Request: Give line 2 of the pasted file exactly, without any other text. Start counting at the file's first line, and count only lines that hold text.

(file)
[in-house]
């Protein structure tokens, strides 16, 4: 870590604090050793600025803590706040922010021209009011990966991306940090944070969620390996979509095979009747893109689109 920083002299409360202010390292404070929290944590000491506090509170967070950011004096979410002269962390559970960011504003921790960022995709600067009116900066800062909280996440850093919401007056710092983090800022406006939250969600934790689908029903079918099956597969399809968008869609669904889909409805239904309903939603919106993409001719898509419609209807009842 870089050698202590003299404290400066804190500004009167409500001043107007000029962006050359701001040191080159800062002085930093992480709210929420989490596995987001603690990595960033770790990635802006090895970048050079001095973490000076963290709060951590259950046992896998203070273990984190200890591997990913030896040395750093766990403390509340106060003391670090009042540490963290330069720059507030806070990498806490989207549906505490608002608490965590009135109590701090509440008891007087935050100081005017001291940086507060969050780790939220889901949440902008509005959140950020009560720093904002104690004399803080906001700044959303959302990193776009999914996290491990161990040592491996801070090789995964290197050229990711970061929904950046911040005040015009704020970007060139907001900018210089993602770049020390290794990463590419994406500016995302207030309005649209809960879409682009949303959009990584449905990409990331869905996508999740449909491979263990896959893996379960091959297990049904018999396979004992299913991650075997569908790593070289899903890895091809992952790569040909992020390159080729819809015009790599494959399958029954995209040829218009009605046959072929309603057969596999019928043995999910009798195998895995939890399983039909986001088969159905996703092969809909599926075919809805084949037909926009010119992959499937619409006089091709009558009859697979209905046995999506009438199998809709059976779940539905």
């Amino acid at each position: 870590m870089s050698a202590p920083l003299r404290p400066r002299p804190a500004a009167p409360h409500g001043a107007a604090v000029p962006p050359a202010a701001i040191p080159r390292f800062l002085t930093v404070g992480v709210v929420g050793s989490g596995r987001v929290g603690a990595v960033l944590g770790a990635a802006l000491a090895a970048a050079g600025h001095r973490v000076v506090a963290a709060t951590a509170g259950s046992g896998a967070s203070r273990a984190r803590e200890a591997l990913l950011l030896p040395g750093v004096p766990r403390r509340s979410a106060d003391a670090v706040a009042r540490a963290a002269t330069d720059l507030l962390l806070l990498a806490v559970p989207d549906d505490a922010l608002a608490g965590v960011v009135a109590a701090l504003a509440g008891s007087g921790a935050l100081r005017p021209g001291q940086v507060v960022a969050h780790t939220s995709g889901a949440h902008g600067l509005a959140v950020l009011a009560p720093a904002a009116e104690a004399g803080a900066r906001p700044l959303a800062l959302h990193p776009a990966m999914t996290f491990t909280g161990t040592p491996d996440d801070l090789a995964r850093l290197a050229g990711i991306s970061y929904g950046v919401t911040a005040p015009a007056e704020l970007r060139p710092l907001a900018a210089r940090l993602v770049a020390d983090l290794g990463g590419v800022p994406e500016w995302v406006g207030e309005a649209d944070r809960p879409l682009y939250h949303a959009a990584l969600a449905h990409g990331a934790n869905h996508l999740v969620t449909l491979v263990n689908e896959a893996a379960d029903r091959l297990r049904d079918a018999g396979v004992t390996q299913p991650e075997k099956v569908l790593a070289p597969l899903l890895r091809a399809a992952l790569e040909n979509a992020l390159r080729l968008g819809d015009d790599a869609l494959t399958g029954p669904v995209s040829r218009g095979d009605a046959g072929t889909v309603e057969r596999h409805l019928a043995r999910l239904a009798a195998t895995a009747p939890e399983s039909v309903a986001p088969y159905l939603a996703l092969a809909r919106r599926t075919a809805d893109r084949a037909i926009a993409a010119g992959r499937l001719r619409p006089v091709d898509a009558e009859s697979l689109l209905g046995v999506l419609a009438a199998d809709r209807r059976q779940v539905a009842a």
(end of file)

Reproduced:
């Protein structure tokens, strides 16, 4: 870590604090050793600025803590706040922010021209009011990966991306940090944070969620390996979509095979009747893109689109 920083002299409360202010390292404070929290944590000491506090509170967070950011004096979410002269962390559970960011504003921790960022995709600067009116900066800062909280996440850093919401007056710092983090800022406006939250969600934790689908029903079918099956597969399809968008869609669904889909409805239904309903939603919106993409001719898509419609209807009842 870089050698202590003299404290400066804190500004009167409500001043107007000029962006050359701001040191080159800062002085930093992480709210929420989490596995987001603690990595960033770790990635802006090895970048050079001095973490000076963290709060951590259950046992896998203070273990984190200890591997990913030896040395750093766990403390509340106060003391670090009042540490963290330069720059507030806070990498806490989207549906505490608002608490965590009135109590701090509440008891007087935050100081005017001291940086507060969050780790939220889901949440902008509005959140950020009560720093904002104690004399803080906001700044959303959302990193776009999914996290491990161990040592491996801070090789995964290197050229990711970061929904950046911040005040015009704020970007060139907001900018210089993602770049020390290794990463590419994406500016995302207030309005649209809960879409682009949303959009990584449905990409990331869905996508999740449909491979263990896959893996379960091959297990049904018999396979004992299913991650075997569908790593070289899903890895091809992952790569040909992020390159080729819809015009790599494959399958029954995209040829218009009605046959072929309603057969596999019928043995999910009798195998895995939890399983039909986001088969159905996703092969809909599926075919809805084949037909926009010119992959499937619409006089091709009558009859697979209905046995999506009438199998809709059976779940539905």